Dual androgen receptor programme
In 2020, using in-house expertise at the University of Surrey, the team identified a new opportunity in the field of prostate cancer, specifically the treatment of metastatic castrate-resistant prostate cancer (mCRMP).
First-in-class drug for castration-resistant prostate cancer
Prostate cancer affects around one million men worldwide and for those where cancer has proliferated beyond the prostate gland, the standard therapy is androgen deprivation and androgen receptor blockade.
It has been shown that androgen, produced primarily from the testes, drives prostate cancer through the androgen receptors. However, a small percentage of patients, and eventually almost all patients, become resistant to both hormone deprivation and drugs that block the androgen receptors.
This resistance is due to the emergence of AR variants which have lost the ligand binding site targeted by current androgen receptor antagonists. HOX is developing a new dual inhibitor of the androgen receptor which blocks both the binding site targeted by current drugs and a second site that also drives cancer.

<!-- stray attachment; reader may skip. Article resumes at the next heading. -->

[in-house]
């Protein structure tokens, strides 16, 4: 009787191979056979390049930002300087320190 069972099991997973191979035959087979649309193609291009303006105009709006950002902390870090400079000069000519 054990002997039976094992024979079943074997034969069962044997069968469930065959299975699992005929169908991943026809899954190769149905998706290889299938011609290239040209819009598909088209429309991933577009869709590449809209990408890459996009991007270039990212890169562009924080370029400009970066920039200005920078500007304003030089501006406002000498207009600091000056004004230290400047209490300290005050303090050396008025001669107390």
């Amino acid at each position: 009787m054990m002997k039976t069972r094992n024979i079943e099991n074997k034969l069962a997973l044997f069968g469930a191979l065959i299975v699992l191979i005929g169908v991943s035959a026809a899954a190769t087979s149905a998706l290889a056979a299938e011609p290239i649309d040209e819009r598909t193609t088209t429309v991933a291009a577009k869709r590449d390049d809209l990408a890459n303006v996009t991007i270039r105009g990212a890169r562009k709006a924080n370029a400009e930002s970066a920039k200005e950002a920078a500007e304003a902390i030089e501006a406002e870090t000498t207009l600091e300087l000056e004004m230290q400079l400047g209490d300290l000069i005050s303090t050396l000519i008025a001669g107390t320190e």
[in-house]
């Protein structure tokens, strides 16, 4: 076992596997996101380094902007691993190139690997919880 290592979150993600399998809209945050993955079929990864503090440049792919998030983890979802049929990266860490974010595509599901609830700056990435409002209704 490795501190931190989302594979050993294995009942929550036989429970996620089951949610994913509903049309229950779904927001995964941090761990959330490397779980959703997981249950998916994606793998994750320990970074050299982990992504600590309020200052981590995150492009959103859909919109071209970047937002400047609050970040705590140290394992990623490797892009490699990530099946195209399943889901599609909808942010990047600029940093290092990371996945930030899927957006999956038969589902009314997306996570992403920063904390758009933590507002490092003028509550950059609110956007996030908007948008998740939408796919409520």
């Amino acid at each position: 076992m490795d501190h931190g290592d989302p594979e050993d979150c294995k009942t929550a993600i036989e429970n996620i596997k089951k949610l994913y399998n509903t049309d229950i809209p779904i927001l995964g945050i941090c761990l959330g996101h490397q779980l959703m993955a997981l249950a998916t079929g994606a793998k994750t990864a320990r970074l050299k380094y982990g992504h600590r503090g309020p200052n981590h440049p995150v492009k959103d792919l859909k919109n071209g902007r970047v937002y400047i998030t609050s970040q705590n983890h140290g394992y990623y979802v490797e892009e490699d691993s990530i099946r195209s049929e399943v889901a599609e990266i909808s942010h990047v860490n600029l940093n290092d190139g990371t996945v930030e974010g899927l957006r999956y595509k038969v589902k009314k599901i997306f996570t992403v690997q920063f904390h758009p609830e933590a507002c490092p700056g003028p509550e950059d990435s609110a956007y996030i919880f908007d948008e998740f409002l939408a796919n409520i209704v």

Early development work on our dual androgen receptor inhibitor is extremely encouraging and we are currently in the process of preparing a development programme to deliver a lead molecule to the clinic.
HOX dual androgen receptor development programme represents an opportunity to address a market with considerable unmet medical needs and one served by drugs with annual sales in excess of $5 billion.
It also offers a relatively straightforward, small molecule, development pathway with a clear target patient population and is benchmarked against the current standard of care.
HOX’s current strategy in prostate cancer is to prioritise the development of its dual androgen receptor programme using internal resources.
HTL-003 is a novel, first-in-class androgen receptor inhibitor that not only inhibits conventional ligand binding domain (LBD), but also represses previously non-targetable major driver amino-terminus domain (NTD) of AR, and thus shows superiority over currently used AR inhibitors.
Currently approved androgen receptor (AR)-targeted drugs for prostate cancer inhibit AR signalling by blocking the activation of the AR ligand-binding domain (LBD). Castration-resistant prostate cancer (CRPC) frequently develops, sometimes driven by LBD-deficient AR variants (AR-Vs) that promote tumour growth through the amino-terminus transactivation domain (NTD).